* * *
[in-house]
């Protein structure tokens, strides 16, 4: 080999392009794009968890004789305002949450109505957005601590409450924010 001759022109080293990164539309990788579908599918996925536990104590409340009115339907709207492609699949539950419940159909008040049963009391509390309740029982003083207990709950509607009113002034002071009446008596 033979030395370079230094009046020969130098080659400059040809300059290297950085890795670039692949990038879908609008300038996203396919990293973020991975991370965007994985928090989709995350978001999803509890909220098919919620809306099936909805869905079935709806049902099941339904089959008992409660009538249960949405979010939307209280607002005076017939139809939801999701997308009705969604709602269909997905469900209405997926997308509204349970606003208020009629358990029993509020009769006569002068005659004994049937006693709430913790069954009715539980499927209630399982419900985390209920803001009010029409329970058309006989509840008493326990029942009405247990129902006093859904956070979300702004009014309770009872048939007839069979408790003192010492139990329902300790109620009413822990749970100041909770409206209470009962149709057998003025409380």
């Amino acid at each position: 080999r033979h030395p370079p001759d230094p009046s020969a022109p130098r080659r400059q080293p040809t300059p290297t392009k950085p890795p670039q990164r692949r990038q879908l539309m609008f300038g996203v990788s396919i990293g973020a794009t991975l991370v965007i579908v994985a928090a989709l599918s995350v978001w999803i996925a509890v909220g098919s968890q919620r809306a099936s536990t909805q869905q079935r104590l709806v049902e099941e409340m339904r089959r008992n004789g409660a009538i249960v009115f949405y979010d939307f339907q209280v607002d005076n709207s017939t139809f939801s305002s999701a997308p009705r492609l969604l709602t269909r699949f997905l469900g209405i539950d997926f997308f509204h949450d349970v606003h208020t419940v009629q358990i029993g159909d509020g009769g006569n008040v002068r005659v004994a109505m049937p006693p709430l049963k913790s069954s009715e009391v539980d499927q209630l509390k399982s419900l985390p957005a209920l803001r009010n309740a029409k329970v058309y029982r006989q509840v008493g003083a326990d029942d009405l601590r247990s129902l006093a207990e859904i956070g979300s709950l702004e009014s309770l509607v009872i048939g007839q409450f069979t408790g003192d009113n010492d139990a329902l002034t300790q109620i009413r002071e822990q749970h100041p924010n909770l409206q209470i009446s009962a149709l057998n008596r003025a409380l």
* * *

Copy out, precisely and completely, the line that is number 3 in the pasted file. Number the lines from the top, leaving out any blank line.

């Amino acid at each position: 080999r033979h030395p370079p001759d230094p009046s020969a022109p130098r080659r400059q080293p040809t300059p290297t392009k950085p890795p670039q990164r692949r990038q879908l539309m609008f300038g996203v990788s396919i990293g973020a794009t991975l991370v965007i579908v994985a928090a989709l599918s995350v978001w999803i996925a509890v909220g098919s968890q919620r809306a099936s536990t909805q869905q079935r104590l709806v049902e099941e409340m339904r089959r008992n004789g409660a009538i249960v009115f949405y979010d939307f339907q209280v607002d005076n709207s017939t139809f939801s305002s999701a997308p009705r492609l969604l709602t269909r699949f997905l469900g209405i539950d997926f997308f509204h949450d349970v606003h208020t419940v009629q358990i029993g159909d509020g009769g006569n008040v002068r005659v004994a109505m049937p006693p709430l049963k913790s069954s009715e009391v539980d499927q209630l509390k399982s419900l985390p957005a209920l803001r009010n309740a029409k329970v058309y029982r006989q509840v008493g003083a326990d029942d009405l601590r247990s129902l006093a207990e859904i956070g979300s709950l702004e009014s309770l509607v009872i048939g007839q409450f069979t408790g003192d009113n010492d139990a329902l002034t300790q109620i009413r002071e822990q749970h100041p924010n909770l409206q209470i009446s009962a149709l057998n008596r003025a409380l």